Let’s talk goals first. Are you looking to get a lift in your job search and networking? Become a better thought leader in your space of learning and expertise? Get the word out about your new startup? The main question you must constantly ask yourself is, “What am I comfortable with out in the wild?” For some, it’s a series of baby steps, walks or skips. For others, it’s big leaps at every turn. Virtually all of us are looking for the same thing. We want our message to be seen and heard by people who care.

Most of us will fall somewhere in the middle of these two approaches, blend them at times, depending on the challenge or opportunity that’s in front of us. This is practicing situational awareness. I’m fairly new to personal branding and admittedly still finding the right mix. And that’s ok. The problem comes when your goals, expectations, and aspirations are out of alignment with your approach. For example, if you’re a soft-spoken entrepreneur and have big, lofty expectations for your idea in the marketplace you want to seriously consider turning up the volume on your personal branding even if it takes you out of your comfort zone.

Now, this doesn’t mean you will instantly gravitate to either extreme outlined below. But it does mean that when you decide to say something big, you should consider how big you want to say it. You’ll need to eventually put most of your personal branding chips into one of these two pots.

The Stealth Bomber

You’re a bit of a lurker. You smartly poke around different environments and platforms making incremental gains in building up your sphere of influence and network. You might even take center stage sometimes. Not a bad play. When played right, this strategy allows you to fly under-the-radar but still be visible when you need to be. You’re usually well-connected. It’s also handy for using the element of surprise when the right opportunity presents itself. You strike when the iron is hot, and do so decisively.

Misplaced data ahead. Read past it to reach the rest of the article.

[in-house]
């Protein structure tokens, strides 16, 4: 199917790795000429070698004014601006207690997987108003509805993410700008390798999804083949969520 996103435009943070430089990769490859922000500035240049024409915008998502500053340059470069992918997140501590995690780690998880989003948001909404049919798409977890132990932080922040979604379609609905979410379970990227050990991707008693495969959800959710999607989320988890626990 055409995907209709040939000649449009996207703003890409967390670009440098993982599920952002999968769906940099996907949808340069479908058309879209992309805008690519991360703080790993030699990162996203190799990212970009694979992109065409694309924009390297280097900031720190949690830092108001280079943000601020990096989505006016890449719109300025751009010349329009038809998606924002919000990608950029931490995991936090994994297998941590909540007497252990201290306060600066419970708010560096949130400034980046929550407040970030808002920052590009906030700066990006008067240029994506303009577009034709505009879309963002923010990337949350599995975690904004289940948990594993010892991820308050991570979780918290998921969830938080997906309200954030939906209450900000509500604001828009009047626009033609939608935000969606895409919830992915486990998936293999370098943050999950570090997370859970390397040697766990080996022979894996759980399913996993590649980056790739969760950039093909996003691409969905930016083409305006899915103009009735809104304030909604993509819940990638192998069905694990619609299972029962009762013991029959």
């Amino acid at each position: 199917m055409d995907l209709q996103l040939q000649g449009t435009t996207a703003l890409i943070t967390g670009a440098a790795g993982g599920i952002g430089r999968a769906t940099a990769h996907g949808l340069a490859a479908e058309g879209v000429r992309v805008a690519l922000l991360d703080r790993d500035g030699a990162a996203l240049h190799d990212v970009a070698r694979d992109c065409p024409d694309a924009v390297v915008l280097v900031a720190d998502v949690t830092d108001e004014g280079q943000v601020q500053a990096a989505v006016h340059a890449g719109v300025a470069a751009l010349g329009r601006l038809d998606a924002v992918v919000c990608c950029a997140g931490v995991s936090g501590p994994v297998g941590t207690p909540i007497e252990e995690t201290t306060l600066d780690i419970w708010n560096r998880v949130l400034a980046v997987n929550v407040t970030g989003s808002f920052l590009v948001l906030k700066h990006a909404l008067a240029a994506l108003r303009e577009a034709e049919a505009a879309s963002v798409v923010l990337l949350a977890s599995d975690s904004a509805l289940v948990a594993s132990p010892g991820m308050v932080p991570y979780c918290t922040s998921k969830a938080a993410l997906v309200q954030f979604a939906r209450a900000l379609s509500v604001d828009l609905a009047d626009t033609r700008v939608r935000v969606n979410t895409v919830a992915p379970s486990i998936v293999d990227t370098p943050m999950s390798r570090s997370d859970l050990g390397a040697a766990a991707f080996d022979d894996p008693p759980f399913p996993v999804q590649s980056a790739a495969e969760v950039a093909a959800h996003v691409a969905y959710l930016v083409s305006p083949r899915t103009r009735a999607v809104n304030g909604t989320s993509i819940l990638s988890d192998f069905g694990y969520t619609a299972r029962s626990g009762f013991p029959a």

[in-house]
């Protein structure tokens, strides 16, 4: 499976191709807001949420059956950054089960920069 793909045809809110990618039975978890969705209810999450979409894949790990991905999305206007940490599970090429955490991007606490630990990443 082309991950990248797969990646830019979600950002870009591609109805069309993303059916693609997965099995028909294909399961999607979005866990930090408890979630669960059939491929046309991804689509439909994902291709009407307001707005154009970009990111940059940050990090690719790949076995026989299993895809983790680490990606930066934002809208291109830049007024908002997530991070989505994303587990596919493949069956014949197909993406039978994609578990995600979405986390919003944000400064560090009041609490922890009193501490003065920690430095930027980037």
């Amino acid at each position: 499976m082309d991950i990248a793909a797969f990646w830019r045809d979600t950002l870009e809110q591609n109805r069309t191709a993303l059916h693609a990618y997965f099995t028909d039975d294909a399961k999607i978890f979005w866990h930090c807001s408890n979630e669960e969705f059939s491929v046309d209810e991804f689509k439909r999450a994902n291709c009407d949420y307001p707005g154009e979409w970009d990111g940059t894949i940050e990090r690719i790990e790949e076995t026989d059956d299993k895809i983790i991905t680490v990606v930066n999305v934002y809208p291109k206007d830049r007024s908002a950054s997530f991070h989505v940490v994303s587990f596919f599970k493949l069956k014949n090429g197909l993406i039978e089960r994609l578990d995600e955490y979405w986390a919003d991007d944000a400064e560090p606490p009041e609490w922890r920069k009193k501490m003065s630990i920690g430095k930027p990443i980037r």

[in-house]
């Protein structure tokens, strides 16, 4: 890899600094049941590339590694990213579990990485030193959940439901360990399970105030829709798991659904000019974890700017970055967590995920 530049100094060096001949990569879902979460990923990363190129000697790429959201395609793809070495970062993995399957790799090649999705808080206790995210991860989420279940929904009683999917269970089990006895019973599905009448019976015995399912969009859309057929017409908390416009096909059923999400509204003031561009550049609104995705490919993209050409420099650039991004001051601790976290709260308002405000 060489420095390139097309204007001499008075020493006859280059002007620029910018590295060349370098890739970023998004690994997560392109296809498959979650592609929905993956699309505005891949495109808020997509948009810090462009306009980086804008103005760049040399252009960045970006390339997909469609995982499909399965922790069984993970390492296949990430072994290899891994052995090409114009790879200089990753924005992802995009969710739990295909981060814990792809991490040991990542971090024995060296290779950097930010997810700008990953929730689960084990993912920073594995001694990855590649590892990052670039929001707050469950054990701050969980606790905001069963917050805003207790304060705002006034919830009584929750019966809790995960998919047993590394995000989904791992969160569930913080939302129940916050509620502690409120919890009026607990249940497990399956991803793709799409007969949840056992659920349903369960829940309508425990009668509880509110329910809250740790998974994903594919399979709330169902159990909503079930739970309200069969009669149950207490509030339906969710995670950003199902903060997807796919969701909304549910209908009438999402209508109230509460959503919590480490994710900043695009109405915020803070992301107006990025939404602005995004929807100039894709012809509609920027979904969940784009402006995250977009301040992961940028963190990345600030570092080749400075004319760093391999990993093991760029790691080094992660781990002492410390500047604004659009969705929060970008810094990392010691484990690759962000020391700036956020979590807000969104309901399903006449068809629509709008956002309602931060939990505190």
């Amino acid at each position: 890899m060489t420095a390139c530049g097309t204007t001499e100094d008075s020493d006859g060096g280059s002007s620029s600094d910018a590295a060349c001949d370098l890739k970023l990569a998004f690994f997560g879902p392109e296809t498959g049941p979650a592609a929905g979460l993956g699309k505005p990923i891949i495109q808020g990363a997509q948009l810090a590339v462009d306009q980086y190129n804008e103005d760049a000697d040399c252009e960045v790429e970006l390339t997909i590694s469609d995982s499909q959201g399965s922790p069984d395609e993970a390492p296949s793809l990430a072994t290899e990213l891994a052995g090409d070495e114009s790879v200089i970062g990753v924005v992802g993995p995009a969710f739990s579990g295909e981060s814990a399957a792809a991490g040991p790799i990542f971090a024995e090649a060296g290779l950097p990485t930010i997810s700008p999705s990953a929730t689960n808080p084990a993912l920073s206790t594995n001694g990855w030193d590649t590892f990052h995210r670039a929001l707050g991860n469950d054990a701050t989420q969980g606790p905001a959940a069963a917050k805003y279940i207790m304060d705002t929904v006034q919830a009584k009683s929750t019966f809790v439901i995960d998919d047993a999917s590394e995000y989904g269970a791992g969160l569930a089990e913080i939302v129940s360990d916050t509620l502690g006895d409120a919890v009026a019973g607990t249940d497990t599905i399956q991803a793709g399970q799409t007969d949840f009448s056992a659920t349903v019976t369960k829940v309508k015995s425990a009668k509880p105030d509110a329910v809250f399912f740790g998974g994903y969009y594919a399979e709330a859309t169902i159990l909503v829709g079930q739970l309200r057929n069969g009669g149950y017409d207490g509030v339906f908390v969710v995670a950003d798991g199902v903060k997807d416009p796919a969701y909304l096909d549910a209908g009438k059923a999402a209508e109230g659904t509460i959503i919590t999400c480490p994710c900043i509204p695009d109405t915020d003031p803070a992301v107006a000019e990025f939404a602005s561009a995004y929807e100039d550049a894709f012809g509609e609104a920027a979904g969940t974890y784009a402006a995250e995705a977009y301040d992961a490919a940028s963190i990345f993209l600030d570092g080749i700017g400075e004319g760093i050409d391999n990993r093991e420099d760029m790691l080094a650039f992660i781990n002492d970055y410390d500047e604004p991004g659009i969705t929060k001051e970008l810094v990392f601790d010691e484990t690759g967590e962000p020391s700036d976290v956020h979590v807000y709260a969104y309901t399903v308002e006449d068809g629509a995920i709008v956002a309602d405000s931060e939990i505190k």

“…featuring low observable stealth technology designed for penetrating dense anti-aircraft defenses; it is able to deploy both conventional and nuclear weapons.” — The Stealth Bomber

Personal branders should always strive for congruence. How you say something should align well with how you actually are — your authentic true self. Let’s say you’re known as somebody that doesn’t speak up much, but when you do, you do so confidently and decisively. Your personal branding should reflect this. That’s an example of being congruent. Conversely, if the same person is all over the map and offers no conviction in their personal branding, they are out of alignment with their true authentic self — and it will show. This is where being a stealth bomber can blow up on you. Let authenticity be your watchword with this approach.


If you follow social marketing trends and aren’t familiar with @GaryVee of Vayner Media and Wine Library TV, get on Twitter or YouTube right now.  He advises some of the biggest consumer brands in their world on their customer engagement and marketing strategies. What sets him apart is his ability to put himself virtually/completely out there for mass consumption in his personal branding. It’s an integral part of his business branding too. This is a far cry from the stealthy approach outlined above. This approach requires a unique set of attributes, featuring thicker-than-concrete thick skin, laser-like focus of message, and less than zero personal inhibition. You must be comfortable in your level of exposure out in the wild being somewhere higher than the moon and stars.

“…featuring thicker-than-concrete thick skin, laser-like focus of message, and less than zero personal inhibition.”